With this week’s announcement by North Korea that Kim Jong Un’s younger sister Kim Yo Jong would be visiting the Pyeongchang Olympics as part of the planned high-level delegation, analysts are calling the move an overt sign that the North is planning to use the occasion for propaganda purposes.
South Korea’s Unification Ministry confirmed that the North sent a message on February 7 noting that President of the Supreme People’s Assembly Kim Yong Nam would lead the delegation, and that he would be joined by “First Vice Director of the Workers’ Party Central Committee Kim Yo Jong, National Sports Commission Chairman Choe Hwi, and Chairman of the Committee for Peaceful Reunification Ri Son Gwon.”
“We believe the North has carefully selected the delegates – which include party, government, and sports department leaders – who will be attending the opening ceremony of the Olympics,” the Unification Ministry spokesperson continued. “The inclusion of Kim Jong Un’s younger sister may be considered similar to other situations where foreign heads of state send their family members along with high-level delegations.”
But experts are calling the choice to send Kim Yo Jong an obvious ploy to grab the world’s attention and promote their own agenda. With international media outlets focusing on the Olympics opening ceremony, Kim’s presence and subsequently the North Korean system will receive a great deal of free airtime.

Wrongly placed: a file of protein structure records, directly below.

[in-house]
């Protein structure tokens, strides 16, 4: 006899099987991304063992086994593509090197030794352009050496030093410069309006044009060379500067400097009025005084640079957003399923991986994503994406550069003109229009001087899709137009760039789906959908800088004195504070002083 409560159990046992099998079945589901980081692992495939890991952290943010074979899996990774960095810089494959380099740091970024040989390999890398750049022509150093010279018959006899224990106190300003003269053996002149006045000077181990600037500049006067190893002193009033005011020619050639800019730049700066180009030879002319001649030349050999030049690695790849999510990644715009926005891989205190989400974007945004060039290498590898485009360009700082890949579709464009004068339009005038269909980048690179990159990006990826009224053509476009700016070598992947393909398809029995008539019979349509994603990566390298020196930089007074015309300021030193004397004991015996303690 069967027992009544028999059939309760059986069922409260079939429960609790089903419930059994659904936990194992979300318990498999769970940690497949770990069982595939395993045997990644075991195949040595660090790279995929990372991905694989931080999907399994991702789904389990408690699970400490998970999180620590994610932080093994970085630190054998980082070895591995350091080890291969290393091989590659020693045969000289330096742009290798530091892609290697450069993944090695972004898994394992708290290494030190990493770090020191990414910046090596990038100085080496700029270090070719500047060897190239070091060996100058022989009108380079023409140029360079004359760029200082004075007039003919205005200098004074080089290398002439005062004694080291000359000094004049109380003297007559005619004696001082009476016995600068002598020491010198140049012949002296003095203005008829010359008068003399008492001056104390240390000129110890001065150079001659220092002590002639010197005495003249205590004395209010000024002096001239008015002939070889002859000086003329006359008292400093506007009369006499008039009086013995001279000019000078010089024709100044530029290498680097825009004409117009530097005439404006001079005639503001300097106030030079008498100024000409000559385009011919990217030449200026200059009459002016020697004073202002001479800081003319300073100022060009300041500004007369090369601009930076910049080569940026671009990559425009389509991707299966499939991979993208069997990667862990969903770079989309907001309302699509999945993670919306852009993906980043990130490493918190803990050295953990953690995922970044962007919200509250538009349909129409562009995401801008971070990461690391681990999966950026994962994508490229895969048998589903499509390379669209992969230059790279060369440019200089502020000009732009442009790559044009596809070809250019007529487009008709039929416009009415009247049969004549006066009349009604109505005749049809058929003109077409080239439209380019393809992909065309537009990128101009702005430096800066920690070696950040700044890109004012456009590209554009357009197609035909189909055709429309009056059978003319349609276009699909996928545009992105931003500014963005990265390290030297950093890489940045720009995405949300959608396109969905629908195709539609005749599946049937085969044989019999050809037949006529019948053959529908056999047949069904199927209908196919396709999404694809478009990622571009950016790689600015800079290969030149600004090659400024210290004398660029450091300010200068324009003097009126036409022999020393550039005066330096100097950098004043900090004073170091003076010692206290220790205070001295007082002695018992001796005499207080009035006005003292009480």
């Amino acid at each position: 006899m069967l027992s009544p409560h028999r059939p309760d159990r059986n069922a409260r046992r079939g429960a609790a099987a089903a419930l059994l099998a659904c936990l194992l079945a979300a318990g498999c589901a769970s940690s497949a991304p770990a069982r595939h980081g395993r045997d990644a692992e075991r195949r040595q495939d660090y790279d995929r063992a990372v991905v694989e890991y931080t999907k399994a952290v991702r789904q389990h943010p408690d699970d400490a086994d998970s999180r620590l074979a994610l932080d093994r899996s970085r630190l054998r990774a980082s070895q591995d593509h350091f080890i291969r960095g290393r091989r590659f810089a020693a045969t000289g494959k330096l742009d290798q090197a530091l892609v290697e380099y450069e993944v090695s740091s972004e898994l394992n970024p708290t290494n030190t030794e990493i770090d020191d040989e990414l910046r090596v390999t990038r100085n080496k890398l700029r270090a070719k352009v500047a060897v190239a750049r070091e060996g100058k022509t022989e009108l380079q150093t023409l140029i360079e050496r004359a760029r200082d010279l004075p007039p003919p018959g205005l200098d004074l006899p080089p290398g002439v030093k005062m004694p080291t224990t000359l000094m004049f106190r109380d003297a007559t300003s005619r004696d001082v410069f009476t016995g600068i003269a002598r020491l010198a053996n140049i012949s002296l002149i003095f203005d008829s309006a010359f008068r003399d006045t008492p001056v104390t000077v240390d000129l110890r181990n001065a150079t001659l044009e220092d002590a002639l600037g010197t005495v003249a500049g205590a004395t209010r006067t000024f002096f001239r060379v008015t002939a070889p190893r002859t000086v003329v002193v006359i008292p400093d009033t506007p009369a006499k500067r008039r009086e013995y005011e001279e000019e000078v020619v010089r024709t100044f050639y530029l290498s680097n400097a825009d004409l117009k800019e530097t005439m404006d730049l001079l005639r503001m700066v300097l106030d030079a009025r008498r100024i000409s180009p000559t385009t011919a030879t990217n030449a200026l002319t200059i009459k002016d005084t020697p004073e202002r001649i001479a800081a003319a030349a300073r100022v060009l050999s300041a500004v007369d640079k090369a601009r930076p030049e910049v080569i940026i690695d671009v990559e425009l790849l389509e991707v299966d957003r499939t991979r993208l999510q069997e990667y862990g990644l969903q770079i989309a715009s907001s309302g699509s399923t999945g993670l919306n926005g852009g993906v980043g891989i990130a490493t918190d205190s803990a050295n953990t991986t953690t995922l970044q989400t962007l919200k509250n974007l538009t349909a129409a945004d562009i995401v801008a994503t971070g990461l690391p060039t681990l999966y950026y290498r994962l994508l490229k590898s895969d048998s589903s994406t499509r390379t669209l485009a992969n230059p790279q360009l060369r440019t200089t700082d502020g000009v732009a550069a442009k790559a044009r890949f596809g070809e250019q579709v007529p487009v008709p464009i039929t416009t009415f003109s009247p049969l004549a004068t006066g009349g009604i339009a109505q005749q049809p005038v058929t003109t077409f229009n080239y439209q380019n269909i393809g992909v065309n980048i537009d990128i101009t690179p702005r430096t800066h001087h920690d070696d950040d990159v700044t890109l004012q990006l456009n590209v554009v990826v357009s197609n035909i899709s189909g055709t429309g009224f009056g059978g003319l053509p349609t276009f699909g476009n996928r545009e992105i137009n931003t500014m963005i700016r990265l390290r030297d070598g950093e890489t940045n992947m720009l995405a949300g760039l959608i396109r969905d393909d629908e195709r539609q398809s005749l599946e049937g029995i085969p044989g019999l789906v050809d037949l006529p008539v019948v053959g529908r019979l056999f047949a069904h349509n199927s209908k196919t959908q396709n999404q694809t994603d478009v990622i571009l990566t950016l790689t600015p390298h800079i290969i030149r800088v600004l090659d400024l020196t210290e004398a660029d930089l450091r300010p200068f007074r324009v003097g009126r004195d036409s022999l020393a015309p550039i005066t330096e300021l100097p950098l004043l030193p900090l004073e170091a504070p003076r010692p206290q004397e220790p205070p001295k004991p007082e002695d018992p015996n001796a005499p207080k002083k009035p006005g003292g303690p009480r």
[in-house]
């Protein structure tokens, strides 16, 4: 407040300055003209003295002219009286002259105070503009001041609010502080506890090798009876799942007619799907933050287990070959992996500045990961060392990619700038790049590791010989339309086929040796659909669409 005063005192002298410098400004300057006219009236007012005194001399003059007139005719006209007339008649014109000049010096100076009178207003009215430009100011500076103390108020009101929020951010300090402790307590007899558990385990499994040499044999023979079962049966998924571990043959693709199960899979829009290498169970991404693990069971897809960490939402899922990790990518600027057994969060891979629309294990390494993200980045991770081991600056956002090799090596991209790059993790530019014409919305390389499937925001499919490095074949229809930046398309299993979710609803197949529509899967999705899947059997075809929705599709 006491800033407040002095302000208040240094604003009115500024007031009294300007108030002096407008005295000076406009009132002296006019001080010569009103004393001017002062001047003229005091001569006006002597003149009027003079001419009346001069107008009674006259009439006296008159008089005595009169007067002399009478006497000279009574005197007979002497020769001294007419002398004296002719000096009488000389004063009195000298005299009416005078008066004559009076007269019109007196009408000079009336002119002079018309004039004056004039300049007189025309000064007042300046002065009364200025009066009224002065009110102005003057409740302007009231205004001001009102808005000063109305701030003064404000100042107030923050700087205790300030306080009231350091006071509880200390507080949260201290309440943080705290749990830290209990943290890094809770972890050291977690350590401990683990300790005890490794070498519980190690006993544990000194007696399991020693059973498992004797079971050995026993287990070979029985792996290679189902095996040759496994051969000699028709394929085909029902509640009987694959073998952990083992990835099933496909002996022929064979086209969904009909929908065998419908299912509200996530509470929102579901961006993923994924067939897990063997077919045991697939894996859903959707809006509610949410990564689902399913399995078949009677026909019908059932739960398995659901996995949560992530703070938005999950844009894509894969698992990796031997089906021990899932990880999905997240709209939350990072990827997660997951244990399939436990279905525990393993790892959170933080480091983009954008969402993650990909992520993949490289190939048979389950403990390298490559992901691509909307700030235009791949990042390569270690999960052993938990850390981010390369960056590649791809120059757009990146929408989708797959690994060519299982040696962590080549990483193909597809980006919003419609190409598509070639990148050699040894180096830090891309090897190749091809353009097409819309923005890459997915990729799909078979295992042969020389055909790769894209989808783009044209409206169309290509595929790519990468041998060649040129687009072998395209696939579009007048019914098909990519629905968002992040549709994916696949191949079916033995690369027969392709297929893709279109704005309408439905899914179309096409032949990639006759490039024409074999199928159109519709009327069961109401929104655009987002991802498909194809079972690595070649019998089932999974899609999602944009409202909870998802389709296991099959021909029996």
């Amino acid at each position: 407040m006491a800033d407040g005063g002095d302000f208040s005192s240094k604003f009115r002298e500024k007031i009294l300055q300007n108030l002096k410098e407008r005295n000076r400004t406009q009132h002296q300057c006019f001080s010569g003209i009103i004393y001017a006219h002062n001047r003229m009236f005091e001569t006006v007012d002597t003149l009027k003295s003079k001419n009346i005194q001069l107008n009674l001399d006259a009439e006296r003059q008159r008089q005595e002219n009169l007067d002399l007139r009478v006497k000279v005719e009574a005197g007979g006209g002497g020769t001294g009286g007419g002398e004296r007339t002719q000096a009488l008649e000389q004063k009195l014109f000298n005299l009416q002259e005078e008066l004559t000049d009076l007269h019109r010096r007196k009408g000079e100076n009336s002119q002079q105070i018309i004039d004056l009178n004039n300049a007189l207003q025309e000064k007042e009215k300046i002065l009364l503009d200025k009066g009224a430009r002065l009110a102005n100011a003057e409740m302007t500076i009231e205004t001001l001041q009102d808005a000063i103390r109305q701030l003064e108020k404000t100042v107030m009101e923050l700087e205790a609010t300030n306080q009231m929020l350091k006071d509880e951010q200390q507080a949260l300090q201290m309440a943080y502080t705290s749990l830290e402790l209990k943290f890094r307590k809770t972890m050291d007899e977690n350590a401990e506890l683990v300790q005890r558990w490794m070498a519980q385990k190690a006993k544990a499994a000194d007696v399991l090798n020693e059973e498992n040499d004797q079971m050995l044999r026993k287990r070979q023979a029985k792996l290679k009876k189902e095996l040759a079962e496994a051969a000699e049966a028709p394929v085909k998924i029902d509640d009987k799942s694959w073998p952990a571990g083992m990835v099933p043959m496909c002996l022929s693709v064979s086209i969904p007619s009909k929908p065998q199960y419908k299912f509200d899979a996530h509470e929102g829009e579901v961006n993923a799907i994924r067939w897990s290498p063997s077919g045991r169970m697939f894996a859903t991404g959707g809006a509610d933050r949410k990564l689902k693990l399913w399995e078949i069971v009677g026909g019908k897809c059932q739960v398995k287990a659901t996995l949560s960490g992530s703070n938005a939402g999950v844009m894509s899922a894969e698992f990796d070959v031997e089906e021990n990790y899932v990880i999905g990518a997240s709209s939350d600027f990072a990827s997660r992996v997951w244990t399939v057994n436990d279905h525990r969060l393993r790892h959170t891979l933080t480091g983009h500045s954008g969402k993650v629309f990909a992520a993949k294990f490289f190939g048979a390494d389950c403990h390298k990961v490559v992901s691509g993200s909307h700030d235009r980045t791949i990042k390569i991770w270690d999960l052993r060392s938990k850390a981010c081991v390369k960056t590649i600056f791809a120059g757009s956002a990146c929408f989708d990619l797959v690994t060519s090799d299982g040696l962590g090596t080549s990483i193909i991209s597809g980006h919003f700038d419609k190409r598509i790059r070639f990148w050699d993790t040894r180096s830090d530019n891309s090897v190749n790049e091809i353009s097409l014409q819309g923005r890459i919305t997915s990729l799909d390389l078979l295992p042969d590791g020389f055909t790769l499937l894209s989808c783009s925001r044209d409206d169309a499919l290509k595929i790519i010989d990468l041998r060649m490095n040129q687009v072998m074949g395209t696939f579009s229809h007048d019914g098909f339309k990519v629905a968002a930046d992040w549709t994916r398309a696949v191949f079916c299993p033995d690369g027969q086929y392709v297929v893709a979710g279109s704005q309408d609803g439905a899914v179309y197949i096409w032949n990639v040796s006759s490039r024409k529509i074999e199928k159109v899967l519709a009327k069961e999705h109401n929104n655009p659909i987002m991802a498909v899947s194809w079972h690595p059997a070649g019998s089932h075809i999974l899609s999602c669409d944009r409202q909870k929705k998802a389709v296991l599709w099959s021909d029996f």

The likelihood of intense international media focus is bolstered by the fact that Kim Yo Jong represents the first ever visit of a member of the ruling Kim family to South Korea.
“The selection of Kim Yo Jong, who carries the ‘Mt. Paektu bloodline,’ is surely symbolic,” said Lee Su Seok, a North Korea analyst at South Korea’s Institute for National Security Strategy. “The North has plans to promote their system at the Olympics.”
“In accordance with Kim Jong Un’s New Year’s address, they are attempting to use the Olympic stage to promote a new image, from which they hope to benefit going forward,” Lee added.
The decision to include Choe Hwi in the delegation is also seen as a test for South Korea, considering that under UN and US sanctions, Hwi is officially barred from traveling to UN member nations. The UN announced on February 7, however, that an exception would be granted and he would be permitted to travel to the South.
Fuel requests for the “Mangyongbong 92” ship and chartered flights appear to be part of a larger plan to drive a wedge between the US-South Korean alliance and mock international sanctions enforcement by forcing parties to grant exceptions.
“Choe Hwi is technically barred from traveling to South Korea according to UN Sanctions Resolution 2356,” said Oh Gyeong Seop of the Korea Institute for National Unification. “They chose him in order to test the resolve of South Korea towards enforcing sanctions. They have been continuously forcing the South to make concessions.”
North Korea has been trying to simultaneously ease international sanctions while putting the South in an awkward position with its allies in the international community.
South Korea will need to maintain close discussions with its allies in order to avoid a North Korean success in this matter, as the North will surely press forward with plans to gain further sanctions exceptions and promote the arrival of their high-level delegation.
Meanwhile, North and South Korean officials are utilizing working-level talks at Panmunjom to discuss the details and daily schedules of the high-level delegation’s visit, with South Korea promising a “problem-free” stay for their Northern counterparts.